University of California, Santa Barbara Review (53)


City: Santa Barbara

Country: United States

Continent: North America

Field of study: psychology, computer science

Study type: semester abroad

University of California, Santa Barbara Review (53)

1. Preparation

After I had decided to study for a semester in an English-speaking country, I looked through specific opportunities and exchange programs, for example at my home university, FAU, and sought advice from the International Office. After I had only about 9 months to plan, all exchange programs at my home university were canceled from the start and so, as a freemover, I was very grateful for the help from MicroEdu in preparing my stay. See mcat-test-centers for Rmit University Vietnam.

The concrete preparation for my semester abroad in California at the UCSB began about nine months before the start of my studies with the acquisition of a current English certificate. A TOEFL or comparable proof of English must usually be submitted with the application to the foreign university. Especially in spring you should take care of a TOEFL appointment in good time, since test centers and appointments are very limited and I had to wait three weeks for an appointment. Another four weeks later, the test results are available online or by post and I was able to send off the application for the Fall Quarter at the beginning of April. The application should not have been made much later, since most American universities limit the places for international applicants and therefore all places are occupied at least three months before the start of the course. The “Predeparture Workshop” of the German-American Institute in Nuremberg is also highly recommended. For exchange students with the destination countries Canada and the USA, there is a common meeting place here to exchange ideas and discuss cultural differences.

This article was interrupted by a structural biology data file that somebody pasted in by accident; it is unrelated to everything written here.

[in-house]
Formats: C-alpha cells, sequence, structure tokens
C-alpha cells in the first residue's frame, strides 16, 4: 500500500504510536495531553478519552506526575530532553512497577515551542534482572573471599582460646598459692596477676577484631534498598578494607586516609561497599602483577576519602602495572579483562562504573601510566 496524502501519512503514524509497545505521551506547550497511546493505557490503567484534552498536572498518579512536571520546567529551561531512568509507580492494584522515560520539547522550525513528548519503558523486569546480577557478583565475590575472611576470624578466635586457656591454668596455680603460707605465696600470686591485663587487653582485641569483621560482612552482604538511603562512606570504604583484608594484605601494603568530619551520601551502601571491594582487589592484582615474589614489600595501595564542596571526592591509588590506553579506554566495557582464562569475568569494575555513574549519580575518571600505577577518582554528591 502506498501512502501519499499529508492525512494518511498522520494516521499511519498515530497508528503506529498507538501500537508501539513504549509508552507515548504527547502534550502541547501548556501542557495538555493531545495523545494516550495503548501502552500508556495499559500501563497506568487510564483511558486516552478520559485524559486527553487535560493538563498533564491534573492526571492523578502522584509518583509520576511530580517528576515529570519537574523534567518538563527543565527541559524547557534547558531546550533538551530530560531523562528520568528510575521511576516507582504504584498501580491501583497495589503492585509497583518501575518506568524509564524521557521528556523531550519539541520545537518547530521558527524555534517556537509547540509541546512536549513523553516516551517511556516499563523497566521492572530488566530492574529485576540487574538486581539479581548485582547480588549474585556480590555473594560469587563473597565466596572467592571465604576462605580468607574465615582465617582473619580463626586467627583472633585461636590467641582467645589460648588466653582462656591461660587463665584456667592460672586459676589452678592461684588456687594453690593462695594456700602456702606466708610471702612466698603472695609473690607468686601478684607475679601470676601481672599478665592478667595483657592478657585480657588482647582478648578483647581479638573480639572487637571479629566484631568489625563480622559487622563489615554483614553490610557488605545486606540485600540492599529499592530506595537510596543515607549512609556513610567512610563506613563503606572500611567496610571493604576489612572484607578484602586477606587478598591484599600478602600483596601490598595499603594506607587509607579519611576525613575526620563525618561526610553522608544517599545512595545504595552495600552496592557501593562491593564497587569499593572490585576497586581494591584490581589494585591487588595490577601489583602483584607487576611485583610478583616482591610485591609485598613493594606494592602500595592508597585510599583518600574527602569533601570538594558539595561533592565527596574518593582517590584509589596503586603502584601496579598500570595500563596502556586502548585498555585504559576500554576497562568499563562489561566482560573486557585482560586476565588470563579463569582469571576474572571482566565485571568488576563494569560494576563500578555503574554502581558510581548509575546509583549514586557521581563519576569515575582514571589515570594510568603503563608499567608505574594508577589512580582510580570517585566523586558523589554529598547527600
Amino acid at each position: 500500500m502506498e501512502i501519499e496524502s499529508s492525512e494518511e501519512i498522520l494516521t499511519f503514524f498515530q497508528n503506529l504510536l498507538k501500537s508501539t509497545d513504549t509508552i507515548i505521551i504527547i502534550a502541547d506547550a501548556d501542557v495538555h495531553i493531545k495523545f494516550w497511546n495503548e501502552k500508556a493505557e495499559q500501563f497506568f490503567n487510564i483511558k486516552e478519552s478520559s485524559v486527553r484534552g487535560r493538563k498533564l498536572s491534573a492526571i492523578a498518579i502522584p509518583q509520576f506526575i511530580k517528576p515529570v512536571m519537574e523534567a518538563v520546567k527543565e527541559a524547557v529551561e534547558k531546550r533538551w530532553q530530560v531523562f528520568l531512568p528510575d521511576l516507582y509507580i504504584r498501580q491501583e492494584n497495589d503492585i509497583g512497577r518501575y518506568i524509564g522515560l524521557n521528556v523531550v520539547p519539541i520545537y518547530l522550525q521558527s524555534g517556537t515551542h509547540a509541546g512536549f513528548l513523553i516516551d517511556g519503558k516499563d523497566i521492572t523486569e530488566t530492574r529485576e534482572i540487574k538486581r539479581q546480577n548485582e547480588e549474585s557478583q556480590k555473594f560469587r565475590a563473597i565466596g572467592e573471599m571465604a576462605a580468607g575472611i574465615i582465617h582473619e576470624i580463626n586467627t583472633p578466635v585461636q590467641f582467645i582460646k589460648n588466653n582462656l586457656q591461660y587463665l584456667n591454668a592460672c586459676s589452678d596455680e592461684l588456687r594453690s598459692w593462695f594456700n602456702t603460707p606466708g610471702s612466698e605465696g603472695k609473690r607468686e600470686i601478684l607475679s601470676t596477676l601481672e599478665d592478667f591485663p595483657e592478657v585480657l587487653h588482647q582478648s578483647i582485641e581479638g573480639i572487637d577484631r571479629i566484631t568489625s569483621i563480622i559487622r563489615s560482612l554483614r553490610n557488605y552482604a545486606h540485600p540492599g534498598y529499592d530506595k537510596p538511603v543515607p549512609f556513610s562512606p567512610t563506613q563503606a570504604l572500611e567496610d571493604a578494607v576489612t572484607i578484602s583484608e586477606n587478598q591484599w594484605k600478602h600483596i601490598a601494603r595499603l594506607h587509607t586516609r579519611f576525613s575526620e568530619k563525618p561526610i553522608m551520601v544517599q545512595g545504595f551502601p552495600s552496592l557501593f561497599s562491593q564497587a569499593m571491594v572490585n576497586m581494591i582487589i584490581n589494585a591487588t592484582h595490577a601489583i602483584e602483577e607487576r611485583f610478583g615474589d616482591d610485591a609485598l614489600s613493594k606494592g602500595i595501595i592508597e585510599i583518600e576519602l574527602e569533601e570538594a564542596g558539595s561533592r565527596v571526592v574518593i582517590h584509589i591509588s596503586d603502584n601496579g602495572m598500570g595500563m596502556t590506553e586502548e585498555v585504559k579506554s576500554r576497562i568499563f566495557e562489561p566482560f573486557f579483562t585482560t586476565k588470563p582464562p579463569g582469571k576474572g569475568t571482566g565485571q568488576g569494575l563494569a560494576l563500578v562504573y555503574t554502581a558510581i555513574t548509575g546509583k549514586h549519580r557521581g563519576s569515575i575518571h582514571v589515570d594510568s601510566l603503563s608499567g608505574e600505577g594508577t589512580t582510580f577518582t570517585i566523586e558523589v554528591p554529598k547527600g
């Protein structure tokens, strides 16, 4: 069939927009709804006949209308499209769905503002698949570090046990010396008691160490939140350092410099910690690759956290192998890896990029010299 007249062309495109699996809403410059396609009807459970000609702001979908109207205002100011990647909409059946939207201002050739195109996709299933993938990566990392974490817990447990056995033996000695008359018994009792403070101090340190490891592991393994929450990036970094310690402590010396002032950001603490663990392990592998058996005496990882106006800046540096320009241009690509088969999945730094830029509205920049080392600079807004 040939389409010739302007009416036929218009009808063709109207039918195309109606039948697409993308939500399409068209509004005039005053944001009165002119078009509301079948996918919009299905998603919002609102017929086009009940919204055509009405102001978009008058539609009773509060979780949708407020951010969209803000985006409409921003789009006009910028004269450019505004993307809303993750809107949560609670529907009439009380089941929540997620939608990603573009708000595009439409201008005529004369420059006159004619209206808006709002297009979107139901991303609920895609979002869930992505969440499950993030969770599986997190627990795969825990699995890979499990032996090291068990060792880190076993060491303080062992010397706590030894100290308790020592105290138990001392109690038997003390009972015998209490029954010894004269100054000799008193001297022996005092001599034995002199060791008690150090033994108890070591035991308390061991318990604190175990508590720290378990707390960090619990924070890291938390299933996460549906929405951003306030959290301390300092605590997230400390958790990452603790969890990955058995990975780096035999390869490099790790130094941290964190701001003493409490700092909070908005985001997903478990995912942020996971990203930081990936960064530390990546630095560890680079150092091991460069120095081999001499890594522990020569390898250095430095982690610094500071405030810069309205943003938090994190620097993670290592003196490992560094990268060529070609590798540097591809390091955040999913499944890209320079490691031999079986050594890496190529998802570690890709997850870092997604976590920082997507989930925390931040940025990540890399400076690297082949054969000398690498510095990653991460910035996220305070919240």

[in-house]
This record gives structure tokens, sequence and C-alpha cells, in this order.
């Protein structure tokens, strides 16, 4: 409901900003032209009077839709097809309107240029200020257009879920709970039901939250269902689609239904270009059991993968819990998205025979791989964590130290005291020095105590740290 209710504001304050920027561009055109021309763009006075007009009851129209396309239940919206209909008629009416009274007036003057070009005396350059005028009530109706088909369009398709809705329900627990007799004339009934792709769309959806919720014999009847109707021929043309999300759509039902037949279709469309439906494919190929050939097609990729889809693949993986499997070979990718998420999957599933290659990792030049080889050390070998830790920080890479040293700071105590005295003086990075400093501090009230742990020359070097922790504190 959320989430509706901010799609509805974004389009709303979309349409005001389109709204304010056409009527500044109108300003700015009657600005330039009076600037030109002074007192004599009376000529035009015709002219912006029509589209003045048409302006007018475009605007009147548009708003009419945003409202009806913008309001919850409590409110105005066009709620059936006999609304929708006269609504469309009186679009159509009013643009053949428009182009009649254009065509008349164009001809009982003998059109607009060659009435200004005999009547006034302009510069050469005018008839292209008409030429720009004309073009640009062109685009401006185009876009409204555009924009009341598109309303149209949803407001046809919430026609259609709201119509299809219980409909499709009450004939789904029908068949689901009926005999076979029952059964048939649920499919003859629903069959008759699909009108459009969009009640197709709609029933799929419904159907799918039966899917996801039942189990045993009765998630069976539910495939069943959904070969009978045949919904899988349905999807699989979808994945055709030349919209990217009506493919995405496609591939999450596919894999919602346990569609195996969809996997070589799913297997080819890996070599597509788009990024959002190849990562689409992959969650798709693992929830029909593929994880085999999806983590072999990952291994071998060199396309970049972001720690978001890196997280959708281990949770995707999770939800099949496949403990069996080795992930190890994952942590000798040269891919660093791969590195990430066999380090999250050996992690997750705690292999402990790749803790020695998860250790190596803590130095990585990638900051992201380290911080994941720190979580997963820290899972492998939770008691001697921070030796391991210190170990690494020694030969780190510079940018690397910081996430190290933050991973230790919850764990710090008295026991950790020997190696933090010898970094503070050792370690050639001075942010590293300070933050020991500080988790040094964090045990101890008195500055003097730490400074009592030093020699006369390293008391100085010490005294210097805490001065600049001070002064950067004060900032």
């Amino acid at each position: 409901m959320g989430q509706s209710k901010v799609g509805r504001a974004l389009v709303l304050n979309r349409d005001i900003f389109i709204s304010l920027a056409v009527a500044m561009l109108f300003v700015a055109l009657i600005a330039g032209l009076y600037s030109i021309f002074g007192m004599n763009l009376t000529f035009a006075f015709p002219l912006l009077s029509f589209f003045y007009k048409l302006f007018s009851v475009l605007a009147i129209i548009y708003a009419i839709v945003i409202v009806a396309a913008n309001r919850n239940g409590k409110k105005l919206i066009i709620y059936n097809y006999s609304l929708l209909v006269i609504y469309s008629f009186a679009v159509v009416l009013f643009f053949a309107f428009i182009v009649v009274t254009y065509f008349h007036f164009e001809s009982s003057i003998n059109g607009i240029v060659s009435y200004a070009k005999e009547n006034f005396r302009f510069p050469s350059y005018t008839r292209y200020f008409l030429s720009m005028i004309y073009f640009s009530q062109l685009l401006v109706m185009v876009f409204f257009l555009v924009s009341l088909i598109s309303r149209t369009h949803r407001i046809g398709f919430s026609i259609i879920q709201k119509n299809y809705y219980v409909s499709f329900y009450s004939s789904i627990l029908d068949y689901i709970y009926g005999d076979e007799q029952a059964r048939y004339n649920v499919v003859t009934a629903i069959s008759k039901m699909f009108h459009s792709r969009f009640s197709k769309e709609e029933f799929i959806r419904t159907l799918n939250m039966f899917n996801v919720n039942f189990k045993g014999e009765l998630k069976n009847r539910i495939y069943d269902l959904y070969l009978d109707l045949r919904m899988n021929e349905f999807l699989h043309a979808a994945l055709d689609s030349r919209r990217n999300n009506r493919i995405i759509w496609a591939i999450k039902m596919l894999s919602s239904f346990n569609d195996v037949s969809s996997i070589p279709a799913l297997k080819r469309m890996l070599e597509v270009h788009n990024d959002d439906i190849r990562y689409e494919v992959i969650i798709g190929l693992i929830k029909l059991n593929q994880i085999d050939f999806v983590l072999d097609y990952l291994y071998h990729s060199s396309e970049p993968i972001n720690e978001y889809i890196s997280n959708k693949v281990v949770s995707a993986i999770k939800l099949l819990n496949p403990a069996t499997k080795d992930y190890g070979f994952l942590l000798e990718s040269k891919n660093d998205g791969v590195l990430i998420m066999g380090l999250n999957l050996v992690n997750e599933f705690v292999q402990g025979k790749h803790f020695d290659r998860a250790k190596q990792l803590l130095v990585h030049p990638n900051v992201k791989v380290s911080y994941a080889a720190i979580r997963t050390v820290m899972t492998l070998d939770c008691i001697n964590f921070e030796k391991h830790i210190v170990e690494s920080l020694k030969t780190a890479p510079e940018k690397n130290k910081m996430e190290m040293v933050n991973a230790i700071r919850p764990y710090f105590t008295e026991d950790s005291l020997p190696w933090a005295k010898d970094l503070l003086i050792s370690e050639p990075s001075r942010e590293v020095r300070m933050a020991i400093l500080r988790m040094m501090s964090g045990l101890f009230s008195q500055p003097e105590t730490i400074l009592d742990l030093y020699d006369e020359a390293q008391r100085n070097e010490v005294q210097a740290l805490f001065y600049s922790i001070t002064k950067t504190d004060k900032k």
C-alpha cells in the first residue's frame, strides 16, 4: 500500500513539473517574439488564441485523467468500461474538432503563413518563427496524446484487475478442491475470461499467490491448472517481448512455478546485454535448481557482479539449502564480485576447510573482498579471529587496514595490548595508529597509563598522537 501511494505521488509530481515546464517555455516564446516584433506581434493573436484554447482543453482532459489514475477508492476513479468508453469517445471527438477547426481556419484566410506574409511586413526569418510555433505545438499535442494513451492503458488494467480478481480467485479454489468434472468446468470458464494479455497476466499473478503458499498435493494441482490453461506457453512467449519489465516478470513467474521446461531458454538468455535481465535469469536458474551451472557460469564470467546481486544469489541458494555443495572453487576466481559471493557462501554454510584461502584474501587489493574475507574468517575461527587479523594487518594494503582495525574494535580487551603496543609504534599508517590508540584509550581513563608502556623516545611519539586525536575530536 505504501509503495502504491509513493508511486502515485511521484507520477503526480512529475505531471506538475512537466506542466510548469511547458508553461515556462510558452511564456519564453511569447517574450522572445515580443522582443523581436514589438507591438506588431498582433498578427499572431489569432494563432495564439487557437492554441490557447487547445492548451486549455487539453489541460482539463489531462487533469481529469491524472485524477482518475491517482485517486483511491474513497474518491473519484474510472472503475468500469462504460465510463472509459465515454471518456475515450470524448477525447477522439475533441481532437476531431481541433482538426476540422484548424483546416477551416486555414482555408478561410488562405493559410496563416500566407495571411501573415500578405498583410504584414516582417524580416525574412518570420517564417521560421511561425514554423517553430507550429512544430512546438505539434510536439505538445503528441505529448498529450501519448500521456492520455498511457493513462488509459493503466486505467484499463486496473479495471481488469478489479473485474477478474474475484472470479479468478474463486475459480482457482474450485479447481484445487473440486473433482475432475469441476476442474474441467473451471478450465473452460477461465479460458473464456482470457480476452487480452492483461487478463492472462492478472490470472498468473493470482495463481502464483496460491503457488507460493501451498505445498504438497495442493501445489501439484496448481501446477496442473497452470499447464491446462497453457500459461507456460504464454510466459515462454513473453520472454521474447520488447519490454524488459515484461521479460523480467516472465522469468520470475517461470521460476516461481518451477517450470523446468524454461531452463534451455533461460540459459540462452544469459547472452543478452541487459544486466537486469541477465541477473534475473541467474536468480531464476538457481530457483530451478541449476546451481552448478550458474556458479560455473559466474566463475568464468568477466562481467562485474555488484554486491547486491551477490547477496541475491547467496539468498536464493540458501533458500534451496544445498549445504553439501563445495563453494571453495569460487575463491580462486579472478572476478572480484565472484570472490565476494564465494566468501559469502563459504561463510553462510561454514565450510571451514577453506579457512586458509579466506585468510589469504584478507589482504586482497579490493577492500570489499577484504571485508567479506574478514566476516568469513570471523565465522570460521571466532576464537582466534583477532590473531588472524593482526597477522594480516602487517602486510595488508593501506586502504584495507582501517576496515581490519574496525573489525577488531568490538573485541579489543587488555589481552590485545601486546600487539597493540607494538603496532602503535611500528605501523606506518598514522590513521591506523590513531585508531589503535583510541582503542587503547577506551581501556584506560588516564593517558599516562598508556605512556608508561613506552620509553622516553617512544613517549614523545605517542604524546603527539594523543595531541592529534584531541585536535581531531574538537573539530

It is worthwhile to search for flights in good time and in detail and also to include open jaw flights — the airport of departure and the airport of destination on the journey home differ. For price reasons, you should always book a return flight, even if you are not sure how much time you will need for vacation or sightseeing after your studies. Rebooking the return flight usually costs very little, whereas single flights are astronomically expensive. For example, it was cheaper for me to fly from Munich to Los Angeles and then fly back from Los Angeles to Dublin in Ireland than Munich – Los Angeles there and back. The I-20 form is also sent with the notification of admission for the semester abroad, with which you can apply for a student visa (F-1 / J-1) at an American consulate here in Germany. The visa costs a little over 200 euros at the moment and you should apply for it at least one month before your planned departure. More detailed information about the visa and the application process can be found very precisely on the MicroEdu website.

  1. Accommodation

The housing situation for international students at the big universities in California is quite borderline. On the one hand, this is due to the fact that there are no dormitory places available for international students, unless you stay there longer (> 1 year) or do your degree in the USA. On the other hand, there are very high rents in residential areas popular with students. If you study at UCSB, you live a little outside of the city of Santa Barbara, but right next to the university in a student town near the sea (Isla Vista). Here, 500 to 1000 dollars are often due, depending on whether you value a single room or, like most Americans, live in twos or threes in a room (and then four to ten in an apartment). Furthermore, one must be careful because the apartments with the best location (sea view / del playa drive) are also the party houses and it’s the dirtiest there. You don’t want to live there;) That’s why it’s all the more important to invest a lot of time in looking for an apartment and to look at as many apartments as possible in order to get an insight and to be able to assess what you can get for your money. So, after 7 days of unsuccessfully looking for a flat, I opened a shared flat with 3 other Germans, in which we each shared a bedroom. This apartment had been freshly renovated for us (renovated wouldn’t do justice to the condition) and cost about $600 a month per capita. Even if you arrive with the firm intention of moving into a shared flat with Americans, in retrospect it wasn’t a mistake with Germans or Americans. to reside international. If you make an effort, you can still get in touch with enough Americans, even if it was more difficult than expected due to the large number of (German) exchange students at UCSB.

  1. Studies and courses